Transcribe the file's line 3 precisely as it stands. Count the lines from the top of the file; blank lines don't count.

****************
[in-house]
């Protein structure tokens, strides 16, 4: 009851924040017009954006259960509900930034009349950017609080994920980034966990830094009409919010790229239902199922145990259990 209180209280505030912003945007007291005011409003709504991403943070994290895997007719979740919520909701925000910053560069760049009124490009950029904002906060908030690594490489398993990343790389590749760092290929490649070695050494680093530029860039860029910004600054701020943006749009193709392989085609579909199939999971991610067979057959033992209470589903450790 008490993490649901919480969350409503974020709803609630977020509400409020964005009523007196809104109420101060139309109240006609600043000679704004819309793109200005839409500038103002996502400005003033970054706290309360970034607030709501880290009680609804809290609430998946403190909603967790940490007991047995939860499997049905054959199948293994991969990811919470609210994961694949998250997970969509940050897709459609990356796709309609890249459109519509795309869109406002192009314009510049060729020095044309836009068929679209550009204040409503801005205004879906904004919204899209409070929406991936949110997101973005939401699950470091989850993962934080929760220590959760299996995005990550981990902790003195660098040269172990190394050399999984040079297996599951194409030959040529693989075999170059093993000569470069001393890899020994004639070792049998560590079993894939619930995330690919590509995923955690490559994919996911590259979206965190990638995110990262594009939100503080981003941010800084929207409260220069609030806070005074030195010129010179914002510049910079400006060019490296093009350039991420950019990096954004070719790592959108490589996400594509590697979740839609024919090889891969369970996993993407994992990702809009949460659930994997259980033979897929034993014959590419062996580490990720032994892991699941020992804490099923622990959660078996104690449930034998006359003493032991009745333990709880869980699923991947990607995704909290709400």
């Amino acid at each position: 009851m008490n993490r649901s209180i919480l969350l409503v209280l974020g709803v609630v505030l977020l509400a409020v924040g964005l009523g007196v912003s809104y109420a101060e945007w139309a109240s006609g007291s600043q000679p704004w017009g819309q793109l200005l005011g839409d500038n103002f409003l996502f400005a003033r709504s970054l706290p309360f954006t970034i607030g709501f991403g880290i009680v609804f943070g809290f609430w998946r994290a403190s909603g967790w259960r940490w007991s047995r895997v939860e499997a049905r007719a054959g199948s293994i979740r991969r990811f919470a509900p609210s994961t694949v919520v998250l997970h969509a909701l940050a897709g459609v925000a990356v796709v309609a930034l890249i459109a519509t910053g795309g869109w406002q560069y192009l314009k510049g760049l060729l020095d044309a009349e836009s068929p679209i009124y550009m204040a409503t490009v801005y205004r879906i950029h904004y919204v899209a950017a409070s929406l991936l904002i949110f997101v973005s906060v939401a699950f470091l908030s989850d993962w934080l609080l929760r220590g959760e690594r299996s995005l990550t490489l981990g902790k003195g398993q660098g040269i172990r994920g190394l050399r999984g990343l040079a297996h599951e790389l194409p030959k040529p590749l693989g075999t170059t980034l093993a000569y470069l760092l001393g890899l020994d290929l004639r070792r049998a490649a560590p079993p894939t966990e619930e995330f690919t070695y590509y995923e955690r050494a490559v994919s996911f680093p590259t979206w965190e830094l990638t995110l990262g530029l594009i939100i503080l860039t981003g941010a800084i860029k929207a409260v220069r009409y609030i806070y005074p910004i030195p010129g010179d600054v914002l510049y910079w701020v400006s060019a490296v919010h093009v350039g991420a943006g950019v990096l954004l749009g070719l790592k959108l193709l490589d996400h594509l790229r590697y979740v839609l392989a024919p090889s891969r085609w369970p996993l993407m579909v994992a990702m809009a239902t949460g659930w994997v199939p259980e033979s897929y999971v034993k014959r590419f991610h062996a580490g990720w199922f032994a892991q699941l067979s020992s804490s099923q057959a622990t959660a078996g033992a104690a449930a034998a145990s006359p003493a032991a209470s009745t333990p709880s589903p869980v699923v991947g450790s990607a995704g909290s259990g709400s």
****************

């Amino acid at each position: 009851m008490n993490r649901s209180i919480l969350l409503v209280l974020g709803v609630v505030l977020l509400a409020v924040g964005l009523g007196v912003s809104y109420a101060e945007w139309a109240s006609g007291s600043q000679p704004w017009g819309q793109l200005l005011g839409d500038n103002f409003l996502f400005a003033r709504s970054l706290p309360f954006t970034i607030g709501f991403g880290i009680v609804f943070g809290f609430w998946r994290a403190s909603g967790w259960r940490w007991s047995r895997v939860e499997a049905r007719a054959g199948s293994i979740r991969r990811f919470a509900p609210s994961t694949v919520v998250l997970h969509a909701l940050a897709g459609v925000a990356v796709v309609a930034l890249i459109a519509t910053g795309g869109w406002q560069y192009l314009k510049g760049l060729l020095d044309a009349e836009s068929p679209i009124y550009m204040a409503t490009v801005y205004r879906i950029h904004y919204v899209a950017a409070s929406l991936l904002i949110f997101v973005s906060v939401a699950f470091l908030s989850d993962w934080l609080l929760r220590g959760e690594r299996s995005l990550t490489l981990g902790k003195g398993q660098g040269i172990r994920g190394l050399r999984g990343l040079a297996h599951e790389l194409p030959k040529p590749l693989g075999t170059t980034l093993a000569y470069l760092l001393g890899l020994d290929l004639r070792r049998a490649a560590p079993p894939t966990e619930e995330f690919t070695y590509y995923e955690r050494a490559v994919s996911f680093p590259t979206w965190e830094l990638t995110l990262g530029l594009i939100i503080l860039t981003g941010a800084i860029k929207a409260v220069r009409y609030i806070y005074p910004i030195p010129g010179d600054v914002l510049y910079w701020v400006s060019a490296v919010h093009v350039g991420a943006g950019v990096l954004l749009g070719l790592k959108l193709l490589d996400h594509l790229r590697y979740v839609l392989a024919p090889s891969r085609w369970p996993l993407m579909v994992a990702m809009a239902t949460g659930w994997v199939p259980e033979s897929y999971v034993k014959r590419f991610h062996a580490g990720w199922f032994a892991q699941l067979s020992s804490s099923q057959a622990t959660a078996g033992a104690a449930a034998a145990s006359p003493a032991a209470s009745t333990p709880s589903p869980v699923v991947g450790s990607a995704g909290s259990g709400s």